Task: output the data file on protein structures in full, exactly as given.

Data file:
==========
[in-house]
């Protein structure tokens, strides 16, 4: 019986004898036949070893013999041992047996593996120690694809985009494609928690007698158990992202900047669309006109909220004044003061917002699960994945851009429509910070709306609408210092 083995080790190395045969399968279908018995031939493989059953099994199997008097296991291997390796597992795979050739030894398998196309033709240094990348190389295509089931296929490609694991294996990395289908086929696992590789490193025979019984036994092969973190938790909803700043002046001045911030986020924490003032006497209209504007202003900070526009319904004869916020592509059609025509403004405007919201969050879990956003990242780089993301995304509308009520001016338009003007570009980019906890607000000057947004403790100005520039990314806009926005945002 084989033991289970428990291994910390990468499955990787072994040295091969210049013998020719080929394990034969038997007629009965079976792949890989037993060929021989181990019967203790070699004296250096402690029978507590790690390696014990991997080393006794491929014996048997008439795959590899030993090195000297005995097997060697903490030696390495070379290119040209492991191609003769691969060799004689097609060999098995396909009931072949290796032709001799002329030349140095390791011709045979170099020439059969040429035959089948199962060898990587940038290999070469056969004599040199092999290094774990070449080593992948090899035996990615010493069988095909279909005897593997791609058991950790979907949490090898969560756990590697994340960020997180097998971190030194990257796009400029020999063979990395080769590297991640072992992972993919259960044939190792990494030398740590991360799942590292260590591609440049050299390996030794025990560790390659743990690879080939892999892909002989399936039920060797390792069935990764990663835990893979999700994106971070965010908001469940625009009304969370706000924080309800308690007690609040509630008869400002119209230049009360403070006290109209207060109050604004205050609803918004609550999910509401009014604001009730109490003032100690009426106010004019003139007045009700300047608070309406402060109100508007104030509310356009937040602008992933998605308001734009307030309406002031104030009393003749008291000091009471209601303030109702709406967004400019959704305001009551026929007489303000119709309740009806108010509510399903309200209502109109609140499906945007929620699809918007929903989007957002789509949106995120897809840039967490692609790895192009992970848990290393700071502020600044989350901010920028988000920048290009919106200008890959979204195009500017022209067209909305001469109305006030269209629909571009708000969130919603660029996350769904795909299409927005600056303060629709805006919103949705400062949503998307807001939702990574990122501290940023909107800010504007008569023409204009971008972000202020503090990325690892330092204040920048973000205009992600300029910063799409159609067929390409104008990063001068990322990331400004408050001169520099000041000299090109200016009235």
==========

[in-house]
């Protein structure tokens, strides 16, 4: 019986004898036949070893013999041992047996593996120690694809985009494609928690007698158990992202900047669309006109909220004044003061917002699960994945851009429509910070709306609408210092 083995080790190395045969399968279908018995031939493989059953099994199997008097296991291997390796597992795979050739030894398998196309033709240094990348190389295509089931296929490609694991294996990395289908086929696992590789490193025979019984036994092969973190938790909803700043002046001045911030986020924490003032006497209209504007202003900070526009319904004869916020592509059609025509403004405007919201969050879990956003990242780089993301995304509308009520001016338009003007570009980019906890607000000057947004403790100005520039990314806009926005945002 084989033991289970428990291994910390990468499955990787072994040295091969210049013998020719080929394990034969038997007629009965079976792949890989037993060929021989181990019967203790070699004296250096402690029978507590790690390696014990991997080393006794491929014996048997008439795959590899030993090195000297005995097997060697903490030696390495070379290119040209492991191609003769691969060799004689097609060999098995396909009931072949290796032709001799002329030349140095390791011709045979170099020439059969040429035959089948199962060898990587940038290999070469056969004599040199092999290094774990070449080593992948090899035996990615010493069988095909279909005897593997791609058991950790979907949490090898969560756990590697994340960020997180097998971190030194990257796009400029020999063979990395080769590297991640072992992972993919259960044939190792990494030398740590991360799942590292260590591609440049050299390996030794025990560790390659743990690879080939892999892909002989399936039920060797390792069935990764990663835990893979999700994106971070965010908001469940625009009304969370706000924080309800308690007690609040509630008869400002119209230049009360403070006290109209207060109050604004205050609803918004609550999910509401009014604001009730109490003032100690009426106010004019003139007045009700300047608070309406402060109100508007104030509310356009937040602008992933998605308001734009307030309406002031104030009393003749008291000091009471209601303030109702709406967004400019959704305001009551026929007489303000119709309740009806108010509510399903309200209502109109609140499906945007929620699809918007929903989007957002789509949106995120897809840039967490692609790895192009992970848990290393700071502020600044989350901010920028988000920048290009919106200008890959979204195009500017022209067209909305001469109305006030269209629909571009708000969130919603660029996350769904795909299409927005600056303060629709805006919103949705400062949503998307807001939702990574990122501290940023909107800010504007008569023409204009971008972000202020503090990325690892330092204040920048973000205009992600300029910063799409159609067929390409104008990063001068990322990331400004408050001169520099000041000299090109200016009235």